Eighteen people, all but one of us seniors, attended our home meeting on December 28th to discuss the US health care system and provide a report to the Obama Transition Team. Everyone was passionate about the topic; so much so that it was difficult for my wife Marguerite to get them to confine their self-introductions to their name an their major concern. She gently moved ahead, following the moderator guidelines provided by the change.gov website.
If you are interested in the specifics of the discussion, a copy of the group’s report is available in PDF format here. This article focuses on the process, rather than the specific responses sent to the Obama team. However, as you might expect, no one there was defending the status-quo. They all want to see a single-payer system that eliminates the waste and frustrations of dealing with health insurers, and the many problems that arise for those who must find insurance as individuals. Most of the personal stories people told harkened back to days before they qualified for Medicare. Those who expressed a degree of satisfaction were covered by a plan provided by a major employer. Individuals and small business people were the least satisfied. It’s fair to say that most of the people at this meeting were more concerned for others than for themselves in terms of coverage. But all were concerned about the tax implications of a national health insurance program.
The agenda worked quite well. Everyone got a copy of the questions and topics to be discussed at the beginning of the meeting, and though discussion ranged widely not always remaining confined to the immediate topic, Marguerite was able to record key ideas and points on a large flip-chart so that everyone could see that their points were recorded.
The discussion obviously had benefits for the participants beyond communicating their ideas to the transition team. Many of us came with a fairly narrow focus based on personal experiences. But as we participated in the discussion, we were prompted to enlarge our awareness of the scope of the problem. While some wanted more and better benefits, others were concerned about how the program would be financed. Marguerite burned the midnight oil to condense the notes, sent a draft to all who were there and incorporated corrections and afterthoughts before submitting the report on 12/31.
I originally went into the meeting wanting to see the costs of medical care reduced, and the frustrations of dealing with private insurance fixed. I was primed to spout-off about my personal dissatisfaction with the system. But as I listened I heard other points of view, and I began to appreciate the complexity of the problems. There are many interconnected issues involving various public policy areas. I discovered that I did not know as much as I thought.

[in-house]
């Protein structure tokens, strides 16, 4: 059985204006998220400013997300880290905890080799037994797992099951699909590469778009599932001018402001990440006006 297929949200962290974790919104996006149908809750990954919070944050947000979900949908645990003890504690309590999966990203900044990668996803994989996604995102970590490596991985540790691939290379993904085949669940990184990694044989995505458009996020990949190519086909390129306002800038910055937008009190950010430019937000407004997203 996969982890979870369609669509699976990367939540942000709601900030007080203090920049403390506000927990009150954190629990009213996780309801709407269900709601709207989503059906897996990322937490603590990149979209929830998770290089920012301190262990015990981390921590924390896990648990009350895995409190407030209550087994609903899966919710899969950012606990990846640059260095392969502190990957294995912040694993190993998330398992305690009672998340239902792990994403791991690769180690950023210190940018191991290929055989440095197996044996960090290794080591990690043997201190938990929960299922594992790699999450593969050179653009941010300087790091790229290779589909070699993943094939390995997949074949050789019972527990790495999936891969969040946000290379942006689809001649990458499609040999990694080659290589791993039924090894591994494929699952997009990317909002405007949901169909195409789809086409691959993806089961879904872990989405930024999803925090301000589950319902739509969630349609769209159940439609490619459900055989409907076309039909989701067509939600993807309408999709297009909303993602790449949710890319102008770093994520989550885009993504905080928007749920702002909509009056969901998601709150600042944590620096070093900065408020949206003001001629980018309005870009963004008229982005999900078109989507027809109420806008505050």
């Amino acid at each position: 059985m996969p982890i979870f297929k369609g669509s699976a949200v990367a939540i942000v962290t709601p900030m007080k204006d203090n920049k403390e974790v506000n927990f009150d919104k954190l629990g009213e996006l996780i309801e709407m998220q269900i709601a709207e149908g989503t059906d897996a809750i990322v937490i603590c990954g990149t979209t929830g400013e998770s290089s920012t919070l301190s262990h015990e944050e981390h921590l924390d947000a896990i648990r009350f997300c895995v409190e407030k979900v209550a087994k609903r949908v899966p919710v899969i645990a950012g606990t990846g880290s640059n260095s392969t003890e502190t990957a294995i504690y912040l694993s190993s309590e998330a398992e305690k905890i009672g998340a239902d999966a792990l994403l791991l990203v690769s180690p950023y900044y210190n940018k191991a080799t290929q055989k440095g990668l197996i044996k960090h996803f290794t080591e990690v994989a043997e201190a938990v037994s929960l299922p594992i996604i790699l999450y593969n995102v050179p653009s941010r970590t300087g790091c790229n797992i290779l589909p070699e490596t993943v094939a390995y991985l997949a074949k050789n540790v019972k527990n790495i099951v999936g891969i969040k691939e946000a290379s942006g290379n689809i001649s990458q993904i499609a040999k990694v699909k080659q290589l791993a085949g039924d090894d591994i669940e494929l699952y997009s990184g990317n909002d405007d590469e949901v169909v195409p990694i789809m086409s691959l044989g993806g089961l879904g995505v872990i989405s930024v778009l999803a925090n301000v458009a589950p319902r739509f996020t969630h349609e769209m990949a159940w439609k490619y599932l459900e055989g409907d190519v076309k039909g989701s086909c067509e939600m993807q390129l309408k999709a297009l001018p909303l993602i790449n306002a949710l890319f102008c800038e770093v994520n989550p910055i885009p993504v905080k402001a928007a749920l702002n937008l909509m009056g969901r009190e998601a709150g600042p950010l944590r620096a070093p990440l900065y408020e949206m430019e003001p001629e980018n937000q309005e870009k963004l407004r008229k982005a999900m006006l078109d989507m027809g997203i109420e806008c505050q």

As a group, the 18 of us became listeners as well as speakers—we became stakeholders and not just angry opinionated observers. In the end, everyone wanted more information. Each of us will listen to the arguments with a broader view and a more inquiring attitude.
This may be a big part of what Obama was hoping to achieve: a large number of people who are really engaged in the issue, people who won’t be satisfied or easily swayed by the propaganda and sound-bites that are served up by insurance providers, drug companies, litigators, and others who have a financial stake in keeping things as they are. If that was the “hidden agenda” it succeeded.
In my previous article I invited people to email me about their experiences, and I hope to get more such reports (click on my by-line and then click the send message button). From the reports I have seen so far here are some notes:
· One person commented that his group of 65 “strongly rejected using the questions and instead voted unanimously to tell Obama that we want single-payer system…”
· Another had not attended a meeting yet, but intended to “do the same” as the person quoted above.
· Other comments express skepticism that Obama can be persuaded to make significant changes in the face of the powerful pharmaceutical and insurance lobbies. (These people did not mention any intention to participate in the meetings.)
· A Florida resident reported positively on her meeting: “I'm reporting in on the meeting I feared would be partisan. It turned out to be a good meeting. The Doctor who hosted it is an ER Doc and is fed up with what he describes as a system that is not working. He's a Republican who turned off on McCain because McCain said uninsured people can always go to the ER. He's been communicating with the Obama team for a year now on healthcare. The Republican moderated said healthcare is nonpartisan and did a good job. The Doctor had a nice PowerPoint presentation and it turns out he wants a single-payer system. He said he doesn't care who runs it. He likes Blue Cross/Blue Shield. There were some dogma types there who spouted we didn't want socialized medicine or that tort reform would fix the whole thing but everybody blew past them pretty fast. Most people complained of not being able to purchase insurance due to pre-existing conditions. The report is going into the Obama-Biden transition team tomorrow.”
I am very optimistic about the process that is going on here. If a politician is trying to push his agenda rather than be open to debate and compromise, it meetings of this sort would not be desirable. They create motivated, informed people. The promote and help organize activism in directions that can’t be anticipated or easily manipulated.
But if one wants people to be thinking and standing up for their concerns, this is the way to go. With the reports pouring in to the transition team, some of them complete with video and photographs, it is Obama’s turn to respond. Stay tuned.